Since the Tiananmen Square protests of 1989, the human rights and China issue has divided many. While some have leapt to China’s defense citing exaggerated claims by an “unfair media” fact is, the sources documenting abuse are many, including the U.S. State Department's annual People's Republic of China human rights report and Amnesty International and Human Rights Watch reports, which consistently document the PRC's abuses in violation of internationally recognized norms.

Only last week we read about Annie Yang’s plight. Her story is one of many describing disturbing details suffered in labour camps that incidentally are located only miles from many Olympic venues. Annie was forced to sit straight for weeks on an uneven surface in a torture method referred to as “sitting on a high chair’.

“Every day, one was forced to sit for over 18 hours a day with a strict posture – both knees touching each other tightly, both legs touching each other tightly, both hands resting over the knees, the back must be kept straight, eyes must be open and no movement is allowed”. She said adding, “After a week or two, many peoples bottoms start to rot.”

This form of torture is used on many strong willed Falun Gong practitioners at the Beijing Municipal Woman’s Re-Education through Labour Training Camp.

The Coalition to Investigate the Persecution of Falun Gong (CIPFG), an international advocacy group, has compiled a report, which lists labour camps kilometres from seven major Olympic sites in China – Beijing, Beijing Tuanhe, Qingdao, Shanghai, Tianjin and many more cities. The report titled “Torture Outside the Olympic Village: A Guide to China’s Labour Camps,” has phone numbers for the camps, and local “surveillance offices” and provides personal experiences from former captives. The report is essential reading for anyone concerned about human rights in China and especially journalists covering the Olympics.

A full report on Labour Camp locations can be found at: http://www.humanrightstorch.org/

Only last week and on the eve of the opening ceremony, President Bush chided the Chinese, and called for a more open society urging its leaders to grant greater freedom to the people just as sources from within informed Human Rights groups that the authorities continue to detain, harass, coerce, and monitor rights defenders and dissidents in different parts of the county. The Presidents sharp critique of the state of human rights in China most likely angered the country's communist leadership.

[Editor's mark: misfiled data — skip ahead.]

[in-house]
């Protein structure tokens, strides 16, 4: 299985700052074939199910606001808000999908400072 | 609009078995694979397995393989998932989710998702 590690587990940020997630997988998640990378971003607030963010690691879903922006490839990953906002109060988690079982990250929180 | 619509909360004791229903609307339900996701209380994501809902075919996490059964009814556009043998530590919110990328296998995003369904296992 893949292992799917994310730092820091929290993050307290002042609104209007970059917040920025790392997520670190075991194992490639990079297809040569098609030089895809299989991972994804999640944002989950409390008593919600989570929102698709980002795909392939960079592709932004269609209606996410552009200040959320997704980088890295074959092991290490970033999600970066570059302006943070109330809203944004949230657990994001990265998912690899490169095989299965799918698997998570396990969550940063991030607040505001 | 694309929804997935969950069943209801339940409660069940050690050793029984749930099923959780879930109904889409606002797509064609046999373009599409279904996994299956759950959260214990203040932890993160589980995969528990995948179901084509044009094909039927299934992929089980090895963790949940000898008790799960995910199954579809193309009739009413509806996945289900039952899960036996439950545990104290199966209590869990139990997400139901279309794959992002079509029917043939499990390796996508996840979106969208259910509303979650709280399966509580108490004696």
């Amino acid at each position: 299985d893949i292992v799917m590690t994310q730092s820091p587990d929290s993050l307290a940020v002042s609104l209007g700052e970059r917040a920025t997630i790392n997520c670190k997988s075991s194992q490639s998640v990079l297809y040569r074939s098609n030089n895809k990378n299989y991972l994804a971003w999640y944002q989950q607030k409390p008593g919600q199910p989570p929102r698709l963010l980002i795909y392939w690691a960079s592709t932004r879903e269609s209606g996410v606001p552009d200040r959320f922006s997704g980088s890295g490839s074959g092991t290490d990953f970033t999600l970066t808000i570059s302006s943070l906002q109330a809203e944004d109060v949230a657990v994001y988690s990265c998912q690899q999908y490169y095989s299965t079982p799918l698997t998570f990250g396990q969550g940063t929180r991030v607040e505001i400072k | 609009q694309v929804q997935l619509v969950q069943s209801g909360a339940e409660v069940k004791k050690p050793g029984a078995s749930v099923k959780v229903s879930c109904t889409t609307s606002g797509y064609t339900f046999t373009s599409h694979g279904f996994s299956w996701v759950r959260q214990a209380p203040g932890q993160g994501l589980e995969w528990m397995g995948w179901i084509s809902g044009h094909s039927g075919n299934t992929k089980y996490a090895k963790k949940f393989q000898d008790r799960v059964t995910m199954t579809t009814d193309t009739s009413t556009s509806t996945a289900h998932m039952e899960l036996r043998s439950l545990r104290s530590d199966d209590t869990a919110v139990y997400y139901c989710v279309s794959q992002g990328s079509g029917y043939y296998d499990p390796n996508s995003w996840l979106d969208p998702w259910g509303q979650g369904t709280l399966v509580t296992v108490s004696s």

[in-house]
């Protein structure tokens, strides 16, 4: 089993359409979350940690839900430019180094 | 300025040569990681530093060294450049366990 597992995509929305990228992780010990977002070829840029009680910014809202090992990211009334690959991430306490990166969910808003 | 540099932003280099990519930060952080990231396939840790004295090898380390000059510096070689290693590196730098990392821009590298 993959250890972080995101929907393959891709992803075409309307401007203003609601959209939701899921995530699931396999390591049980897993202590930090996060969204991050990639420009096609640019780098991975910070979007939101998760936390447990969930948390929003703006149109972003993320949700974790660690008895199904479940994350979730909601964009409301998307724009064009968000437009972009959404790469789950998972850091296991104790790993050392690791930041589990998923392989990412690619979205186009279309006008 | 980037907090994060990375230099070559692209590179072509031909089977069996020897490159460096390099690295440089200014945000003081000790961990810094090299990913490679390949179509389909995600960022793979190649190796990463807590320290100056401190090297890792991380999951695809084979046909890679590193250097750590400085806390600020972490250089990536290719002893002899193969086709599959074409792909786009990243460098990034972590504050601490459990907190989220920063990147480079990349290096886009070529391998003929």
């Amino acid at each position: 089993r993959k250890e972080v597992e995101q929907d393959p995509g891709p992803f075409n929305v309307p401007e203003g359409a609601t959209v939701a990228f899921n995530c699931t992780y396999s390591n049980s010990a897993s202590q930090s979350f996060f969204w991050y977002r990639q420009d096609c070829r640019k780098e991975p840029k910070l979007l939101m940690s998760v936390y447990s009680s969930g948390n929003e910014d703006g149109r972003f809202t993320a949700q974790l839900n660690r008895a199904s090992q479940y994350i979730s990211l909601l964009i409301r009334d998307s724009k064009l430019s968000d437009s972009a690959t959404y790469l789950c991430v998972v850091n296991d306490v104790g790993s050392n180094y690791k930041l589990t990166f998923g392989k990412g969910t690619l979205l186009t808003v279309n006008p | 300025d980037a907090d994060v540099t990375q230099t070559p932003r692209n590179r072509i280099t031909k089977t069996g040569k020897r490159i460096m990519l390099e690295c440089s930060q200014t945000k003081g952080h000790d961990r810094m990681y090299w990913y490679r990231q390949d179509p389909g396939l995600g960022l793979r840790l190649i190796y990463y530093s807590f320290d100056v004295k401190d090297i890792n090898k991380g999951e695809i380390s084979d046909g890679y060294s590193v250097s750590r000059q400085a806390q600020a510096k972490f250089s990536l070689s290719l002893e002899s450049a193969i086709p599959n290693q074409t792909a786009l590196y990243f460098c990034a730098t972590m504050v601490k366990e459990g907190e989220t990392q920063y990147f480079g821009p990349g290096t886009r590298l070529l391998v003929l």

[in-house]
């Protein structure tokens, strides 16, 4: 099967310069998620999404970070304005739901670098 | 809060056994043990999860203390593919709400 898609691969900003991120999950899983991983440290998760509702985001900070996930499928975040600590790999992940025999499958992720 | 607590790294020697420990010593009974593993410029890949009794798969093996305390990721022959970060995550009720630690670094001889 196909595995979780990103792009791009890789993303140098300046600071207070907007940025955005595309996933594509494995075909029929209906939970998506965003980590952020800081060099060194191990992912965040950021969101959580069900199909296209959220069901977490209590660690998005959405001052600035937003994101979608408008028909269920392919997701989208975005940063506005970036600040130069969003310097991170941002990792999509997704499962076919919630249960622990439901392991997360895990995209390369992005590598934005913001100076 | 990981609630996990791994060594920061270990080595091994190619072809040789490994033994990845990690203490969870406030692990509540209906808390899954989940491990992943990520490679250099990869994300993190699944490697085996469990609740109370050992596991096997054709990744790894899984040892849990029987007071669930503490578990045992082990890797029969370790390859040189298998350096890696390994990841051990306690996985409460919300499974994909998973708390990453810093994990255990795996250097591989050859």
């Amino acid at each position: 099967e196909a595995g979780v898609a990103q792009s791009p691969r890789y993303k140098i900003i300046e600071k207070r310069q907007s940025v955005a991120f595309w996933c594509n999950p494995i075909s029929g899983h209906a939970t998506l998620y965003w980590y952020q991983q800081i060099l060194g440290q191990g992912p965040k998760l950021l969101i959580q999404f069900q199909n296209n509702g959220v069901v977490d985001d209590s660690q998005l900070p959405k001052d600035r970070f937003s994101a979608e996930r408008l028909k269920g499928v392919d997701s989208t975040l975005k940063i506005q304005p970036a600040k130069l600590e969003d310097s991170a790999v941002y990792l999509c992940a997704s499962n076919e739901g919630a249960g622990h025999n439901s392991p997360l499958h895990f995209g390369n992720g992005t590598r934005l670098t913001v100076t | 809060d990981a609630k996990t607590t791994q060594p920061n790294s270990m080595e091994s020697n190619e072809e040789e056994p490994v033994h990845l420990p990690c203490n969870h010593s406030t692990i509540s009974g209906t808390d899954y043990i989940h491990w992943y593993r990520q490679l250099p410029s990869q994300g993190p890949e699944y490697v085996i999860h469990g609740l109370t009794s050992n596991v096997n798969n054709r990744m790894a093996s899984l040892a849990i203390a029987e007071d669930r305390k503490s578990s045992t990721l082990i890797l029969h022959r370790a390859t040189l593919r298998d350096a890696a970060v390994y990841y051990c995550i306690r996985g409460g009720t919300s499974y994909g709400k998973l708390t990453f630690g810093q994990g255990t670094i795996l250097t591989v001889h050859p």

The White House has published a full transcript of his August 7th speech and that of the former President George H. W. Bush, dedicating the new embassy compound in Beijing. Overall, it was as expected - a carefully nuanced speech as the President steered between informed criticism and respect.

In its response, China stated that it is a government for the people, a government that puts its people first, and protects their basic rights and freedom. A worthy ideal, but one that needs to be put into practice before we can have any confidence in the Chinese authorities. To date at least, China has missed an opportunity to improve its world image. According to a US State Department report on China’s human rights situation:

“Citizens did not have the right to change their government, and many who openly expressed dissenting political views were harassed, detained, or imprisoned…Abuses included instances of extrajudicial killings; torture and mistreatment of prisoners, leading to numerous deaths in custody; coerced confessions; arbitrary arrest and detention; and incommunicado detention.”
The Australian noted last week:

“The Communist Party bosses see the games as a milestone marking China's emergence as a world power. It is perfectly natural for China to want to showcase its economic might as well as its sporting prowess, but the world should not pass up this opportunity to look realistically at where its most populous country is progressing. China is clearly uncomfortable about being subjected to such scrutiny. Its leadership is used to hiding behind an ideological facade. This cannot last forever. If the Olympics mark the start of China's sprint for global credibility, it has got off to a mixed start. China is not the Maoist dictatorship of the Cultural Revolution. Bureaucratic and economic interests jostle for influence. There has been a limited opening up of debate in academic circles and a strengthening of civil society. But by brutally suppressing dissent, clamping down on restive minorities in Tibet and elsewhere and restricting freedom of information, the regime has shown it has a long way to go. There is little doubt that an open challenge to the Communist Party's rule would lead to an immediate and brutal Tiananmen-style crackdown.” Read the rest here

Edward McMillan-Scott, a British Member of the European Parliament and one who describes China as a terror state draws an interesting parallel: